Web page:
Wednesday, May 07, 2008

Our newest ambassador

By Capt. Fogg

One of the weaknesses of our normally peaceful presidential change of watch is that someone like Bush, leaving office peacefully, with ceremony and not in handcuffs, isn't an event that shows the world we have attempted to cleanse ourselves of his administration and its arrogance. Regardless of who his replacement will be, it will be hard to convince the world that our government has any respect for basic human rights, justice or the rule of law.

Newly released Al Jazeera cameraman Sami al Hajj returned to his native Sudan Monday to begin his new mission of United States bad will ambassador to the world. He was held in our Guantanamo prison camp without charge for seven years, apparently because he contributed money to a charity suspected of supporting terrorists, once interviewed Osama bin Laden and worked for a beverage company whose director supported Muslim forces in Bosnia and Chechnya. After seven years -- or as he put it in a televised speech, "after 2,340 days spent in the most heinous prison mankind has ever known" -- he was released. Was this vengeance for his having reported human rights violations in Afghanistan? Maybe, but if this kind of evidence can justify seven years of enhanced interrogation, nobody the US targets for reprisals is safe and of course the world knows it, hates us for it and hates us the more for our not caring, for nattering endlessly about flag pins, what brand of whiskey is preferred and other insanely meaningless crap.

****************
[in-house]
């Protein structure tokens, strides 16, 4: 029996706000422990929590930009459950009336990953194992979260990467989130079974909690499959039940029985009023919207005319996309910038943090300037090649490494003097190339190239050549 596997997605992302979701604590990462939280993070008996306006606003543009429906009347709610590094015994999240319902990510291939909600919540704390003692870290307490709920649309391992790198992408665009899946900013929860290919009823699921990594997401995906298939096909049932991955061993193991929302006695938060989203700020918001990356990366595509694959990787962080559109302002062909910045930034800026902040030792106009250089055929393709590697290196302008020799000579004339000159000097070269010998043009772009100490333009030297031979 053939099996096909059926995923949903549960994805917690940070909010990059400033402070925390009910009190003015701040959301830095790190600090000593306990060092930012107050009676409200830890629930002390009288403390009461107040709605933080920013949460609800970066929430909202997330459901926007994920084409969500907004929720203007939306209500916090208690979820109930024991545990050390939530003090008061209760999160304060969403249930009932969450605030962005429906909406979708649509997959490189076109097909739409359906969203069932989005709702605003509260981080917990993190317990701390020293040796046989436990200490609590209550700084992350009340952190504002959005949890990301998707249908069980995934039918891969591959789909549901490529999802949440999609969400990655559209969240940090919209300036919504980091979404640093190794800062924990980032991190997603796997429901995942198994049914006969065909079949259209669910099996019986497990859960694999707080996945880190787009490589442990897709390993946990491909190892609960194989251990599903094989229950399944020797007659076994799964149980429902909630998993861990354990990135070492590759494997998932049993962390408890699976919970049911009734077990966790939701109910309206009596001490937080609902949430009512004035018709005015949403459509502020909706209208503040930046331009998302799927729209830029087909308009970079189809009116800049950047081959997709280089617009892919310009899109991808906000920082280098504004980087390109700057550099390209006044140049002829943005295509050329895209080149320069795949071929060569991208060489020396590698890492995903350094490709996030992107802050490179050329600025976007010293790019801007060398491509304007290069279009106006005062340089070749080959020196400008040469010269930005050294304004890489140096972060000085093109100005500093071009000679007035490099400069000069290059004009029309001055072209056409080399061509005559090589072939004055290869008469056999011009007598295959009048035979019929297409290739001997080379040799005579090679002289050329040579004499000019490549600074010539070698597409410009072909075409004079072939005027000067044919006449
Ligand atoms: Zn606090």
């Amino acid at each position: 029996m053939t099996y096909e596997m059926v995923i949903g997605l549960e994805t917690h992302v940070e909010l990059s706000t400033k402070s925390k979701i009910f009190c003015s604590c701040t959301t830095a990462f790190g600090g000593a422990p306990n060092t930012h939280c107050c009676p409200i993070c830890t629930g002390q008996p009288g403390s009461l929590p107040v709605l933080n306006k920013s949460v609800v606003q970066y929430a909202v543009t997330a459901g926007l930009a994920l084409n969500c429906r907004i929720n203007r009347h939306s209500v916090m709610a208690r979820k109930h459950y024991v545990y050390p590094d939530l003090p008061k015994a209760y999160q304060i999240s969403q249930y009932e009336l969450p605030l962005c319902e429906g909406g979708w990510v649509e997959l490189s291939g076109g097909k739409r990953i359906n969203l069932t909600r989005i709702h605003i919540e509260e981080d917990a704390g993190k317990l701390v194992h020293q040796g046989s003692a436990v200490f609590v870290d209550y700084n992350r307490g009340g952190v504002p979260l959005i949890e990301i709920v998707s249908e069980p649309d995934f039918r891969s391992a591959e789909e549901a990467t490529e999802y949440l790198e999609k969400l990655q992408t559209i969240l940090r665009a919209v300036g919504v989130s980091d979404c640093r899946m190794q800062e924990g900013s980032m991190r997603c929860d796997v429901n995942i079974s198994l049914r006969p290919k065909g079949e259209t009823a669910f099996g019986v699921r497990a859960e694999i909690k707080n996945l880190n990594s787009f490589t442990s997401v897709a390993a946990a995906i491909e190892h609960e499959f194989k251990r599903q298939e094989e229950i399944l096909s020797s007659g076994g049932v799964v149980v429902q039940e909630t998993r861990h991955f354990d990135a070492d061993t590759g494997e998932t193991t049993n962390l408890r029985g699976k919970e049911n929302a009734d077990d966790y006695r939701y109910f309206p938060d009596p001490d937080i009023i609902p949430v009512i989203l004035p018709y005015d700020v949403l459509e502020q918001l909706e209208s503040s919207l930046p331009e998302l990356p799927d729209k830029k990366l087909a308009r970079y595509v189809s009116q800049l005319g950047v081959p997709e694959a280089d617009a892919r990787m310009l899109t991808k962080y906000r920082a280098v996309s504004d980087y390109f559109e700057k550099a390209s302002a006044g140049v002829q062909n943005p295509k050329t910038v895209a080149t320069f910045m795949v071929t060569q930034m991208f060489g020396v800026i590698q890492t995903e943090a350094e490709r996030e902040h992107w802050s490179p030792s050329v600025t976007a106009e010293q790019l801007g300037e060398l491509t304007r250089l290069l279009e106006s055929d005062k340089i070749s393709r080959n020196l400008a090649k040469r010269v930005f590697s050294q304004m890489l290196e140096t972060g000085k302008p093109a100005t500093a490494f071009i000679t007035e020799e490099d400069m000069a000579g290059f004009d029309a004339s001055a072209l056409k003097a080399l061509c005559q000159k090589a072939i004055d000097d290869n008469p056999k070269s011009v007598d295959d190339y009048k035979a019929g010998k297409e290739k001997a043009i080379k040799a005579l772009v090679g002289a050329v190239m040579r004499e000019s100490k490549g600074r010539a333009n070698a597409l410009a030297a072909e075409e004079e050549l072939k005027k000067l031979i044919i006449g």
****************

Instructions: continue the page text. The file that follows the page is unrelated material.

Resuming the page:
It will take a long time for the image of the US as a dangerous country run by paranoid megalomaniacs and peopled by cowardly, greedy entertainment junkies who have no clue or care, to fade. Who knows if it ever will? Who knows if we ever will be able to get clean of the addiction to diseased patriotism, ignorance, and delusions of grandeur, but if we won't punish Bush and Cheney and Rumsfeld and the entire cabal, perhaps the election of Barack Obama will to some degree signal that a change has occurred in America. Without that perception, ambassadors like Sami al Hajj will unite the world against us and ignite the passions of ten thousand terrorists. We can chose to become an isolated nation dependent upon the fear of our nuclear weapons for protection, or we can begin to reverse course, to live again as free and courageous people who deal with the world honestly.

Our choices are very limited and there is no perfect candidate, but, for my part, I think Barack Obama, whatever his faults and weaknesses may be, is the best choice we have.

(Cross-posted from Human Voices.)

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